Making Your passwords unpredictable
You may have heard the term entropy in relation to password security/strength. Entropy measures the uncertainty of input, in other words how unpredictable something is. A single letter from a-z could be one of 26 choices, while 2 letters from a-z could be any of 676 combinations. More possible combinations means more entropy, because it is less predictable which one of the combinations your password is. This is also the reason passwords should contain various types of input, like uppercase, lowercase, numbers and symbols and have a certain minimum length - they all add more uncertainty because they make the number of possible combinations much higher. If your password is all lowercase, then every character could be one of 26 letters. If it contains uppercase and lowercase, every character could be one of 26 lowercase or 26 uppercase characters (twice as many choices as before).
Unfortunately, this has led to the belief that passwords are supposed to be complex - which is true, but not in the way you expect. What is complex for You isn't necessarily complex for a computer. Take the passwords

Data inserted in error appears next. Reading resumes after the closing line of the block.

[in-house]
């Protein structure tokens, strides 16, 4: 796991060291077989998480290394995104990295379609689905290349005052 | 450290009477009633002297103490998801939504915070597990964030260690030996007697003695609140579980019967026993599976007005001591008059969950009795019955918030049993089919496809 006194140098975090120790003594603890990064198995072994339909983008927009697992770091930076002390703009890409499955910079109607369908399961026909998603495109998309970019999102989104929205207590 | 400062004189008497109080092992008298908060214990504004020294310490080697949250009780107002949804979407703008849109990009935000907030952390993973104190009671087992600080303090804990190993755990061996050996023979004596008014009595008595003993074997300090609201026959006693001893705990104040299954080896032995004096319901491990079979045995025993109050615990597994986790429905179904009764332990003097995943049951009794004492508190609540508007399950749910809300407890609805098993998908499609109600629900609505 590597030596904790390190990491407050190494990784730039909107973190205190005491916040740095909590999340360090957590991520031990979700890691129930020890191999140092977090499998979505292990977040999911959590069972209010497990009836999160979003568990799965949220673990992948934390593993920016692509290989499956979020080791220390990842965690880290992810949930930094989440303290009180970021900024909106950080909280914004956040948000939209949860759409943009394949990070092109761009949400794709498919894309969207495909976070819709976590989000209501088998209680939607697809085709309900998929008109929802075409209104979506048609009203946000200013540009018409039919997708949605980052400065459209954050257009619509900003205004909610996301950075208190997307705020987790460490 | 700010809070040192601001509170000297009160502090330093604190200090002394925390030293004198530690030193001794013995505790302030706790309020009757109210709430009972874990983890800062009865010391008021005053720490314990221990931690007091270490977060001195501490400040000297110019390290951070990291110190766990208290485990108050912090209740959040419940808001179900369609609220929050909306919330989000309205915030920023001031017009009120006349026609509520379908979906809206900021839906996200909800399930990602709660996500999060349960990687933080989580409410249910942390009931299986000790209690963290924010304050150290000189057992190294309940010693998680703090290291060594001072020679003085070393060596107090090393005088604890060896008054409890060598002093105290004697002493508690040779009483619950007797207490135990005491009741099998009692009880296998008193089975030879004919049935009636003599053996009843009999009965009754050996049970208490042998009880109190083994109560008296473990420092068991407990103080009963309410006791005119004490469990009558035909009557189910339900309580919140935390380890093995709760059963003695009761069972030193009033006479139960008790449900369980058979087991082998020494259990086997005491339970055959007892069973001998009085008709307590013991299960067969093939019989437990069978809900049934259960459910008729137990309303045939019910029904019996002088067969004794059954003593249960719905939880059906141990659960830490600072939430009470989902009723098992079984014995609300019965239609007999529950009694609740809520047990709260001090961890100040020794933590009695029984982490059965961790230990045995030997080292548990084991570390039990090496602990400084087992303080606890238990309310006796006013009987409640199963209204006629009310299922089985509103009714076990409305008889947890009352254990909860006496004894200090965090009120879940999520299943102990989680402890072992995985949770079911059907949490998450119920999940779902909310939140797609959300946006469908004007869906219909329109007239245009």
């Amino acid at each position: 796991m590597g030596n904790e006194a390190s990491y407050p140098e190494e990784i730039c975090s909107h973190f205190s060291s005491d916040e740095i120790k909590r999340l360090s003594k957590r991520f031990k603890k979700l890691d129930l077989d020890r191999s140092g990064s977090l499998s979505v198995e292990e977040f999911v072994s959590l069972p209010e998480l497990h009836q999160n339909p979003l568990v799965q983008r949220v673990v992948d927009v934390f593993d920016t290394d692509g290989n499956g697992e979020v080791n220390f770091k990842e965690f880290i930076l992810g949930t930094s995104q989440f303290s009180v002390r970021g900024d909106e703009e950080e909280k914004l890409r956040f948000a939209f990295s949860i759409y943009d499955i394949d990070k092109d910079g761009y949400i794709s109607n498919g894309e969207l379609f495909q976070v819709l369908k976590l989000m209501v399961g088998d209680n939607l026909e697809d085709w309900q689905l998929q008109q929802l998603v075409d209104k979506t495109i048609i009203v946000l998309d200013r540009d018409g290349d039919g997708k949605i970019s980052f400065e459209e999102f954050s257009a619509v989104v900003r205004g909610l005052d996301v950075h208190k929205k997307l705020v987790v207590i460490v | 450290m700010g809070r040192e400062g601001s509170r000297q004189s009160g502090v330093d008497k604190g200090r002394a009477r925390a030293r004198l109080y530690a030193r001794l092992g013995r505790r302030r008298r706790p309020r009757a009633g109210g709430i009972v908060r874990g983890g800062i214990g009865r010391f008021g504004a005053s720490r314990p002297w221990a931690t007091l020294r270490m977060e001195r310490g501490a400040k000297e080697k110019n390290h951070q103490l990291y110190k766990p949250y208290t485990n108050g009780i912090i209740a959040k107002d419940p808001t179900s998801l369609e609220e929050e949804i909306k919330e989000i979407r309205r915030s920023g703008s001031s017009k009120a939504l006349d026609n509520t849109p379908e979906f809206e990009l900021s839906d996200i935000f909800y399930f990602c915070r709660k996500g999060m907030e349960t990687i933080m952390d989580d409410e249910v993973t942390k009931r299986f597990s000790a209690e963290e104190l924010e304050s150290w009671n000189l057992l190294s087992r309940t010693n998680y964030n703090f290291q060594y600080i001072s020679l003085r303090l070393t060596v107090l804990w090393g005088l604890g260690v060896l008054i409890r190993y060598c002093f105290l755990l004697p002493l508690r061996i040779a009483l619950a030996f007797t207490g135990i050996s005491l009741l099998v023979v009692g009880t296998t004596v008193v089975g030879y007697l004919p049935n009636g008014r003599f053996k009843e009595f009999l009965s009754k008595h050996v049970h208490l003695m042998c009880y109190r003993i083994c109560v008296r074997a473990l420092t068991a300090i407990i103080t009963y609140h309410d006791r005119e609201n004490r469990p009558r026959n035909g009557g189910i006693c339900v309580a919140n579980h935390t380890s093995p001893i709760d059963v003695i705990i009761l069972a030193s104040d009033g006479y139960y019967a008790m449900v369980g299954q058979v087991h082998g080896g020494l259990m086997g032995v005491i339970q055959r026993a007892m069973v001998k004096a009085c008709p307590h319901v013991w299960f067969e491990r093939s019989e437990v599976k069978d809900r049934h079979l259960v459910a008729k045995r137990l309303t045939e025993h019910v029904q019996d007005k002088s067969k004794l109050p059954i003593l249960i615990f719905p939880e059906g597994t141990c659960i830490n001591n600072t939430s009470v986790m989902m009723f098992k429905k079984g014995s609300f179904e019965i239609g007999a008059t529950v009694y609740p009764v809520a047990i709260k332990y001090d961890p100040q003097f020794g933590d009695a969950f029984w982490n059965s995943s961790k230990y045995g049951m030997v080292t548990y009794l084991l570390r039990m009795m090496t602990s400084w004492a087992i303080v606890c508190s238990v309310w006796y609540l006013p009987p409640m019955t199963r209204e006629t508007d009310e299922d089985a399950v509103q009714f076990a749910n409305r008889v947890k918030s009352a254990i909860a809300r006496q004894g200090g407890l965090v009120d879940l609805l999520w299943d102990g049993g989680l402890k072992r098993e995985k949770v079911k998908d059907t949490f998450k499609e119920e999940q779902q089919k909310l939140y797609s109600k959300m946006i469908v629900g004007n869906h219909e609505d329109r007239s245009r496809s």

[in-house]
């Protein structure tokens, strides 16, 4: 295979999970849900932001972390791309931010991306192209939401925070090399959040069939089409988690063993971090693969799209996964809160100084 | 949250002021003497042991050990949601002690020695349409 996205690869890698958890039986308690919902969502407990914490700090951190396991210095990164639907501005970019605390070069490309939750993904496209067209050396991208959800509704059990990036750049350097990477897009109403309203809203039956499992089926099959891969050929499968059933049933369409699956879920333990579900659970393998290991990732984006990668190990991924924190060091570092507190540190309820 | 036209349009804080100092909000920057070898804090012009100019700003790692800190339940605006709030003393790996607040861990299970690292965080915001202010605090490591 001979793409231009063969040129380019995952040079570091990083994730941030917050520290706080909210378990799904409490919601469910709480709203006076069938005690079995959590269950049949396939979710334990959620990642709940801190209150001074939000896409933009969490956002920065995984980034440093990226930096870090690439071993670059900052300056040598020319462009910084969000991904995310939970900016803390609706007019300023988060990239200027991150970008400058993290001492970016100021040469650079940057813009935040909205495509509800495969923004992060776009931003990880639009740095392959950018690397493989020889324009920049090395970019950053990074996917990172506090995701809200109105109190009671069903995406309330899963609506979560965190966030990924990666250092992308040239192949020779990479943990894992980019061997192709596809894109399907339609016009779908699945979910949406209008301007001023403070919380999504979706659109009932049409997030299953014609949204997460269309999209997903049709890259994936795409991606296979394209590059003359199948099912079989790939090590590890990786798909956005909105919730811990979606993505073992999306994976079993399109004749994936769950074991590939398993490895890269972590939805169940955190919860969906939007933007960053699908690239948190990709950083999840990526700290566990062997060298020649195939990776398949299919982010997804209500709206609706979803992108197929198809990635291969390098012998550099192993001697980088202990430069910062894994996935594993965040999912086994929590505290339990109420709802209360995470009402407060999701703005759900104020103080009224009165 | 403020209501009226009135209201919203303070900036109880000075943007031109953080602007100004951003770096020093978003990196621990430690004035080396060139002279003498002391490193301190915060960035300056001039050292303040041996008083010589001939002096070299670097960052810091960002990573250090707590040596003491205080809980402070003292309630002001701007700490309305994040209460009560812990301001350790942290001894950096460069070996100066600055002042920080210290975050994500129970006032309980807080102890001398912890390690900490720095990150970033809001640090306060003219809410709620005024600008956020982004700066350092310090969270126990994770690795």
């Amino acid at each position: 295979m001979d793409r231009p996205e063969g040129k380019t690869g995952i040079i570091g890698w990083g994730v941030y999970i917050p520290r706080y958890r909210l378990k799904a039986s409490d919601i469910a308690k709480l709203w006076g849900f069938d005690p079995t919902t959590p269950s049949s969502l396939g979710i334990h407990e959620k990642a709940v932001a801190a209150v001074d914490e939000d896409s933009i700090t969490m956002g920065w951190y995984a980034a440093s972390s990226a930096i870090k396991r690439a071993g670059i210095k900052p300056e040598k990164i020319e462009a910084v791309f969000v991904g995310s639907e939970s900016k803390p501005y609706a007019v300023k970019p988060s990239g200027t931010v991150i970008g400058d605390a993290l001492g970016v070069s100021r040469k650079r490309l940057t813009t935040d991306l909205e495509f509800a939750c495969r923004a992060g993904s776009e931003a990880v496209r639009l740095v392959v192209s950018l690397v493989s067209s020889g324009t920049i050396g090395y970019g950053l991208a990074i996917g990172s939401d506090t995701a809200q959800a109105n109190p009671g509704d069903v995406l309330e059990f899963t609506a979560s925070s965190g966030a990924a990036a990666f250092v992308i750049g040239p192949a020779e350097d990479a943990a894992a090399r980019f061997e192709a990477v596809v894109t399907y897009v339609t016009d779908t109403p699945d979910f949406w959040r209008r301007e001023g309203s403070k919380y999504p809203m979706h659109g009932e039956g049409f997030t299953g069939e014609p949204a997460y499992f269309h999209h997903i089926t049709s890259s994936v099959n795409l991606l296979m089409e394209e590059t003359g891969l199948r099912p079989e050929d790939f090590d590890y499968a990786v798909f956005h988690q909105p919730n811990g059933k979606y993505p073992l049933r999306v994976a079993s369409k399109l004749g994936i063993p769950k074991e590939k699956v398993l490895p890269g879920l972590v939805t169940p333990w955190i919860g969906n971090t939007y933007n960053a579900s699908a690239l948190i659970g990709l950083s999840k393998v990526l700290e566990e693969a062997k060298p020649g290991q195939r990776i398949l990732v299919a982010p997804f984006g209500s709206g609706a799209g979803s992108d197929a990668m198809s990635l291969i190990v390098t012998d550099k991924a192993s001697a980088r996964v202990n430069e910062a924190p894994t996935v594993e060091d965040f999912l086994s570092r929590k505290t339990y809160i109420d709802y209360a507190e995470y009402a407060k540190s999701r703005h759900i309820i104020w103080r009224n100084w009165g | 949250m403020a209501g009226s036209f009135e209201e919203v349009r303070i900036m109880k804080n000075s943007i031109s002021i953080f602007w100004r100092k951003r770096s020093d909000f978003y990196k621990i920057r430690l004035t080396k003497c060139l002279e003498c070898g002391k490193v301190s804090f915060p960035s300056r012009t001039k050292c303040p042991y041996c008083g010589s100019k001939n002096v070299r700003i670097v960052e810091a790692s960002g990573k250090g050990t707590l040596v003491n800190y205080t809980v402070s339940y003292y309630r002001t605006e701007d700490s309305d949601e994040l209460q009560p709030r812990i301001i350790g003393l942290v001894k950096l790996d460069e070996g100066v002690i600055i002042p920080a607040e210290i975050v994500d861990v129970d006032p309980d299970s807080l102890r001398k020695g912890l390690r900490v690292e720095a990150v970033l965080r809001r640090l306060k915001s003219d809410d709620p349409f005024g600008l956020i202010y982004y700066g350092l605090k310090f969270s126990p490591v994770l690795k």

input-gray-capitan for example: I'm sure You would agree the first one is more complex than the second, right? Well, for a computer, it is the opposite: The first has an entropy of 52 bits, whereas the second has a whopping 101 bits of entropy. The second password type is called a mnemonic password, a type of password that is very easy to remember for humans because it consists of only a few words we know, but extremely hard to guess for a computer because of it's length.
Making Your accounts more secure (and their drawbacks)
- Subscribe to a hack notification service. These free services collect stolen account data and notify You if Your email address was found in a list of hacked accounts, so You know which accounts were compromised and can take action to secure that account or mitigate damages quickly. Haveibeenpwned.com is currently the largest provider for this.